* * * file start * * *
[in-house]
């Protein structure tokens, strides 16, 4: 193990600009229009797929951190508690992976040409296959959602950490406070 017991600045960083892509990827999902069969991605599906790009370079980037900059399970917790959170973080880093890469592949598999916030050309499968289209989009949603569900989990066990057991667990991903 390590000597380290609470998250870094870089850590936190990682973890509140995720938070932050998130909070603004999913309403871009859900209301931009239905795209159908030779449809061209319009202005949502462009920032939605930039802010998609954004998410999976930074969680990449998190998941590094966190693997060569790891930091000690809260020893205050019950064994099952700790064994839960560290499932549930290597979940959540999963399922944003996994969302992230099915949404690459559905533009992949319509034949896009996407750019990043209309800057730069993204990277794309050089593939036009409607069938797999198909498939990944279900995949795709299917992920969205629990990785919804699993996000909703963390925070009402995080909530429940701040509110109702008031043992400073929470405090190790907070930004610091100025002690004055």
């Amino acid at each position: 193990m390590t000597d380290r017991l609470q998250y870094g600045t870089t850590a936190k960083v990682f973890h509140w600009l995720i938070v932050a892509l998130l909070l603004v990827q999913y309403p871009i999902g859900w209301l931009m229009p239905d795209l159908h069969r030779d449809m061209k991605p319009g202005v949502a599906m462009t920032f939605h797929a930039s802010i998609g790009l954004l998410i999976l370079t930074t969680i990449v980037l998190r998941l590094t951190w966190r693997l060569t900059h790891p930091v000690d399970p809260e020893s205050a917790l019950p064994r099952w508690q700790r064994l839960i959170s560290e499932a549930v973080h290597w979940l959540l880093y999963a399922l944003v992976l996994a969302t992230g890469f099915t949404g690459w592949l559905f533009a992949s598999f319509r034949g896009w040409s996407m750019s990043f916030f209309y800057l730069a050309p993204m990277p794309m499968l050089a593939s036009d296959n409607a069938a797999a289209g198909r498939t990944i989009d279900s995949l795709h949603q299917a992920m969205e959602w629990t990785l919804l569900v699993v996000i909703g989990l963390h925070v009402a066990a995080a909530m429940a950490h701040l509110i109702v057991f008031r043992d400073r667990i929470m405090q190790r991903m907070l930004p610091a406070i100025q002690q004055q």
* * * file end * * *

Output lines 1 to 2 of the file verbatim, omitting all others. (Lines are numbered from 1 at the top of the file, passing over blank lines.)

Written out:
[in-house]
């Protein structure tokens, strides 16, 4: 193990600009229009797929951190508690992976040409296959959602950490406070 017991600045960083892509990827999902069969991605599906790009370079980037900059399970917790959170973080880093890469592949598999916030050309499968289209989009949603569900989990066990057991667990991903 390590000597380290609470998250870094870089850590936190990682973890509140995720938070932050998130909070603004999913309403871009859900209301931009239905795209159908030779449809061209319009202005949502462009920032939605930039802010998609954004998410999976930074969680990449998190998941590094966190693997060569790891930091000690809260020893205050019950064994099952700790064994839960560290499932549930290597979940959540999963399922944003996994969302992230099915949404690459559905533009992949319509034949896009996407750019990043209309800057730069993204990277794309050089593939036009409607069938797999198909498939990944279900995949795709299917992920969205629990990785919804699993996000909703963390925070009402995080909530429940701040509110109702008031043992400073929470405090190790907070930004610091100025002690004055």